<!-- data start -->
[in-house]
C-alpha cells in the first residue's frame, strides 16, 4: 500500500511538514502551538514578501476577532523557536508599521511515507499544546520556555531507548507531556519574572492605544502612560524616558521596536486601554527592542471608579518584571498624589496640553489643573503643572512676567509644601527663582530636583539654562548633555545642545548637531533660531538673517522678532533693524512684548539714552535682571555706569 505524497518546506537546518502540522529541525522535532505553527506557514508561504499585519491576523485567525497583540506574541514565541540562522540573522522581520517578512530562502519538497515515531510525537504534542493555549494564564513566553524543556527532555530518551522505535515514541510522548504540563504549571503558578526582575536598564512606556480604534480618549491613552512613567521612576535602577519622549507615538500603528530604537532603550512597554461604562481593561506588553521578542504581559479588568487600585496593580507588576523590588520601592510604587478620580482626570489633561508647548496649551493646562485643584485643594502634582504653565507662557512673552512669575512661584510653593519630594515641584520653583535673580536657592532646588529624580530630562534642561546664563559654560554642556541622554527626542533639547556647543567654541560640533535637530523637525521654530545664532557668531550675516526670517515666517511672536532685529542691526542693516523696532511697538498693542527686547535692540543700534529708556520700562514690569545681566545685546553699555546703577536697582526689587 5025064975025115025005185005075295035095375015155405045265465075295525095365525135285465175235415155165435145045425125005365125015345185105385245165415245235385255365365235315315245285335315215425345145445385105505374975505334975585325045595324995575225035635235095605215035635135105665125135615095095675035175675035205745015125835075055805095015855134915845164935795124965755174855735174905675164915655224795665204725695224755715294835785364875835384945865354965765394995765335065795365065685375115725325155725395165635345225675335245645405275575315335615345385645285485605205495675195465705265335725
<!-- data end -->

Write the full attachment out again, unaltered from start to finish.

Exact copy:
[in-house]
C-alpha cells in the first residue's frame, strides 16, 4: 500500500511538514502551538514578501476577532523557536508599521511515507499544546520556555531507548507531556519574572492605544502612560524616558521596536486601554527592542471608579518584571498624589496640553489643573503643572512676567509644601527663582530636583539654562548633555545642545548637531533660531538673517522678532533693524512684548539714552535682571555706569 505524497518546506537546518502540522529541525522535532505553527506557514508561504499585519491576523485567525497583540506574541514565541540562522540573522522581520517578512530562502519538497515515531510525537504534542493555549494564564513566553524543556527532555530518551522505535515514541510522548504540563504549571503558578526582575536598564512606556480604534480618549491613552512613567521612576535602577519622549507615538500603528530604537532603550512597554461604562481593561506588553521578542504581559479588568487600585496593580507588576523590588520601592510604587478620580482626570489633561508647548496649551493646562485643584485643594502634582504653565507662557512673552512669575512661584510653593519630594515641584520653583535673580536657592532646588529624580530630562534642561546664563559654560554642556541622554527626542533639547556647543567654541560640533535637530523637525521654530545664532557668531550675516526670517515666517511672536532685529542691526542693516523696532511697538498693542527686547535692540543700534529708556520700562514690569545681566545685546553699555546703577536697582526689587 5025064975025115025005185005075295035095375015155405045265465075295525095365525135285465175235415155165435145045425125005365125015345185105385245165415245235385255365365235315315245285335315215425345145445385105505374975505334975585325045595324995575225035635235095605215035635135105665125135615095095675035175675035205745015125835075055805095015855134915845164935795124965755174855735174905675164915655224795665204725695224755715294835785364875835384945865354965765394995765335065795365065685375115725325155725395165635345225675335245645405275575315335615345385645285485605205495675195465705265335725